December 22, 2003

Mr. Jonathan G. Katz, Secretary
Securities and Exchange Commission
450 Fifth Street, NW
Washington, DC  20549

Re:  File No. S7-19-03

Dear Mr. Katz:

As a trustee of the Unite National Retirement Fund representing approximately 400,000, and the Textile Workers Pension Fund, representing approximately 70,000, I welcome this opportunity to offer supporting comments on Securities and Exchange Commission proposal S7-19-03 regarding security holder director nominations.  

Recent corporate scandals at companies like Enron, WorldCom, Arthur Anderson, Tyco and HealthSouth exposed how ineffective boards can have devastating consequences for corporations and the investors, employees and communities that depend on them.  We therefore want to commend the Commission for proposing historic new rules that could limit the traditional power of corporate chief executives to handpick their own directors.  

The proposed rules reflect the Commission's thoughtful and careful approach to this very significant corporate reform.  In particular, we welcome those safeguards--including significant ownership and holding period requirements, and limitations on the number of shareholder nominees--that ensure that the rules do not facilitate corporate raids or result in potentially frivolous nominees at numerous companies.   As proposed, however, the rules also contain certain barriers that would make them difficult for even the largest investors to use, and impossible to do so in a timely manner.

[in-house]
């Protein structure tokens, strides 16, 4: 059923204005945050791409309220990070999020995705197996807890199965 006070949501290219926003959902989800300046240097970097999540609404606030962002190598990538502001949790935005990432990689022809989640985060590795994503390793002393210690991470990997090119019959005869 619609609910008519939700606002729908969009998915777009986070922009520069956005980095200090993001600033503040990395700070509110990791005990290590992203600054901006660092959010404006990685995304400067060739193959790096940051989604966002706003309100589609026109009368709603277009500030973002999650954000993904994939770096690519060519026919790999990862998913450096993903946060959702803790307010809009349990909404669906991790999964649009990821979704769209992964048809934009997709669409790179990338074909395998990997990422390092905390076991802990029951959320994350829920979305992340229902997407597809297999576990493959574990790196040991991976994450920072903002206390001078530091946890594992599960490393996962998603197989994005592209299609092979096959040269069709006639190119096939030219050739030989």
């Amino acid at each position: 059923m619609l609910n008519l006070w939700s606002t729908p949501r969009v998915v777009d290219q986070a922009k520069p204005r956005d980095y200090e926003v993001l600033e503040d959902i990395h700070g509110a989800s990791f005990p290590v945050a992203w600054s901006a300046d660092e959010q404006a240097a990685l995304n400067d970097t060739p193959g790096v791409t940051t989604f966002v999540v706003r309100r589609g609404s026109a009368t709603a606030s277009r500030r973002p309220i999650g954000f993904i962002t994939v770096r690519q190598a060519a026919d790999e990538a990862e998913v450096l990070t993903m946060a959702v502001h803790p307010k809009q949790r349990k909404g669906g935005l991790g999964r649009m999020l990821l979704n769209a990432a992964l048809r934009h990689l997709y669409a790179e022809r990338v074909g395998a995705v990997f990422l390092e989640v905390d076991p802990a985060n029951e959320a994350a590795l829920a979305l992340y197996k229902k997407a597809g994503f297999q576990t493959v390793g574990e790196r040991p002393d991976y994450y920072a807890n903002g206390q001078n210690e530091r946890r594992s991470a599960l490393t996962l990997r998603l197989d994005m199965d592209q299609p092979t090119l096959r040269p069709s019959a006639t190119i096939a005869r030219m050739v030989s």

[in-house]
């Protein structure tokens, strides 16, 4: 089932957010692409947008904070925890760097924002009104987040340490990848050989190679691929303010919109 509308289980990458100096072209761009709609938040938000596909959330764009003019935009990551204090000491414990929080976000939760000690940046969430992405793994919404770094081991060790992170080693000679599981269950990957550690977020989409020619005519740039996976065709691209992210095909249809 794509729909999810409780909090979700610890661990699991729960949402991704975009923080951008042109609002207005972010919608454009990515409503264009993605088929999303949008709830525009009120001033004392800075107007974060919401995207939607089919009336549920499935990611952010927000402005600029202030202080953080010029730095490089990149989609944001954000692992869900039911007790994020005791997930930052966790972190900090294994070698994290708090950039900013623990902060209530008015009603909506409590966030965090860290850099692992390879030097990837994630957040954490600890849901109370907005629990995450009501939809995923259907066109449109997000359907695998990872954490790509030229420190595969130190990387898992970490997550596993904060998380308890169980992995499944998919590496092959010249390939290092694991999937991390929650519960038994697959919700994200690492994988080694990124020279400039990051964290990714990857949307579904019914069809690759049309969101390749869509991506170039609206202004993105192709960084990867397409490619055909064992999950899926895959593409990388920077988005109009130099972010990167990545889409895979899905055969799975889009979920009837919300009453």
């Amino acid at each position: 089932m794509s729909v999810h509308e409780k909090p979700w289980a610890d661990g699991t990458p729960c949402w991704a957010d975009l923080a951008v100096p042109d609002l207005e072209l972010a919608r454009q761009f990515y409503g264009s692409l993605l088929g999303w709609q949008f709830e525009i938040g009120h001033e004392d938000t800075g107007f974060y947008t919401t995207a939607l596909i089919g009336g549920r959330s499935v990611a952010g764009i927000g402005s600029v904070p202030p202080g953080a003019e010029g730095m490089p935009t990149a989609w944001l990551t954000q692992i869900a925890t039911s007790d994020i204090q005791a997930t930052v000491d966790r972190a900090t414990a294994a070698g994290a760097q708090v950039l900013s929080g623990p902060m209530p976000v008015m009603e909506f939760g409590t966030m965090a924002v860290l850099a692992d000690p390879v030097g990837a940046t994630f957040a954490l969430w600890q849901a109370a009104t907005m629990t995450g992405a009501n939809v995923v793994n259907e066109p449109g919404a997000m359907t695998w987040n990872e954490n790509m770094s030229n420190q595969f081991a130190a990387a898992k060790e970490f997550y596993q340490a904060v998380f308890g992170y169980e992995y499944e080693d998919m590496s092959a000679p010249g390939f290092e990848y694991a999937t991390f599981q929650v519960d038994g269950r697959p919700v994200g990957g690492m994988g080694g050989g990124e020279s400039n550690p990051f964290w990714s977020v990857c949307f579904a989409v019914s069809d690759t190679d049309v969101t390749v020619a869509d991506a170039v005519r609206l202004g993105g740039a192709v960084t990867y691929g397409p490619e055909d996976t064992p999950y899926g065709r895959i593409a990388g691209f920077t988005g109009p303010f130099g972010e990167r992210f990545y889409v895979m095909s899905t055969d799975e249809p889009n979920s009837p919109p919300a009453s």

First, the proposed requirements for triggering proxy access entail a two-year process, an untenable delay at a company or board in crisis.  Second, the proposed 1% ownership requirement for shareholders to submit a triggering proposal should be lowered.   A shareholder seeking to introduce such a proposal at the average S&P 500 company would need to hold shares worth over $180 million; we believe any shareholder that meets the existing 14a-8 requirements should be able to sponsor such a proposal.  Third, the proposed 35% director withhold threshold is also too high given historical experience, and should be lowered to 20%.

In addition, while we support a significant ownership requirement for placing nominees in the proxy, we believe the proposed 5% threshold is too high.  This threshold would require a shareholder or shareholder group seeking to place nominees in the proxy of the average S&P 500 company to own shares worth roughly $900 million.   We encourage the Commission to lower the threshold to 3%, a level that would more fairly balance the Commission's concerns with the interests of corporations and their shareholders.  Finally, we believe that any shareholder group meeting these requirements should be allowed to include a minimum of two directors in the proxy, regardless of the size of a company's board.

By adopting final rules that truly give responsible long-term investors timely and effective access to the proxy the Commission can introduce genuine accountability to a boardroom culture that for too long has been characterized by cozy relationships and a resulting unwillingness to challenge management.   This is certain to yield significant benefits--in terms of board of director independence, performance and accountability--that extend well beyond the few companies at which the new rules are actually used.  

We thank you for this opportunity to offer our strong support for this historic proposal, and encourage the Commission to adopt final rules that are responsive to our concerns.  


Harris L. Raynor
International Vice President
Southern Regional Director